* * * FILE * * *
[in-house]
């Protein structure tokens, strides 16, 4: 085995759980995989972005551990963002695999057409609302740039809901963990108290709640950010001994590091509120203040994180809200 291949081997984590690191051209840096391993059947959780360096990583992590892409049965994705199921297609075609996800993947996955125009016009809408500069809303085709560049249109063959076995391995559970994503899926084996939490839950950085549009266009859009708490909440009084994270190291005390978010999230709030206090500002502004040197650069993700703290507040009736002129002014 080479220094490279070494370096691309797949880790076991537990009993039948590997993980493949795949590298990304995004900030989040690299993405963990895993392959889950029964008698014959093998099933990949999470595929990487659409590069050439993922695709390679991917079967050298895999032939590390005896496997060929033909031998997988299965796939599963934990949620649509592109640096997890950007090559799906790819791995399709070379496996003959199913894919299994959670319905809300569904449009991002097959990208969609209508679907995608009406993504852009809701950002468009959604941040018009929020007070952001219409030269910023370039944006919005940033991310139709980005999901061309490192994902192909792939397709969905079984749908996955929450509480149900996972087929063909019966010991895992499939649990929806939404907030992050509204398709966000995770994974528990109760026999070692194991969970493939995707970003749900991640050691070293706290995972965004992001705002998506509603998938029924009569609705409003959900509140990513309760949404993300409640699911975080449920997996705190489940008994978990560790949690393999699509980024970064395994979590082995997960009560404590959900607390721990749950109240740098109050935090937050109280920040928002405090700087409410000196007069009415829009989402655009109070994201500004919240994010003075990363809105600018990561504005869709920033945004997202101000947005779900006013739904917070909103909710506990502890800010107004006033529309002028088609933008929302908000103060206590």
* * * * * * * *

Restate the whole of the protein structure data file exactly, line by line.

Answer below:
[in-house]
């Protein structure tokens, strides 16, 4: 085995759980995989972005551990963002695999057409609302740039809901963990108290709640950010001994590091509120203040994180809200 291949081997984590690191051209840096391993059947959780360096990583992590892409049965994705199921297609075609996800993947996955125009016009809408500069809303085709560049249109063959076995391995559970994503899926084996939490839950950085549009266009859009708490909440009084994270190291005390978010999230709030206090500002502004040197650069993700703290507040009736002129002014 080479220094490279070494370096691309797949880790076991537990009993039948590997993980493949795949590298990304995004900030989040690299993405963990895993392959889950029964008698014959093998099933990949999470595929990487659409590069050439993922695709390679991917079967050298895999032939590390005896496997060929033909031998997988299965796939599963934990949620649509592109640096997890950007090559799906790819791995399709070379496996003959199913894919299994959670319905809300569904449009991002097959990208969609209508679907995608009406993504852009809701950002468009959604941040018009929020007070952001219409030269910023370039944006919005940033991310139709980005999901061309490192994902192909792939397709969905079984749908996955929450509480149900996972087929063909019966010991895992499939649990929806939404907030992050509204398709966000995770994974528990109760026999070692194991969970493939995707970003749900991640050691070293706290995972965004992001705002998506509603998938029924009569609705409003959900509140990513309760949404993300409640699911975080449920997996705190489940008994978990560790949690393999699509980024970064395994979590082995997960009560404590959900607390721990749950109240740098109050935090937050109280920040928002405090700087409410000196007069009415829009989402655009109070994201500004919240994010003075990363809105600018990561504005869709920033945004997202101000947005779900006013739904917070909103909710506990502890800010107004006033529309002028088609933008929302908000103060206590």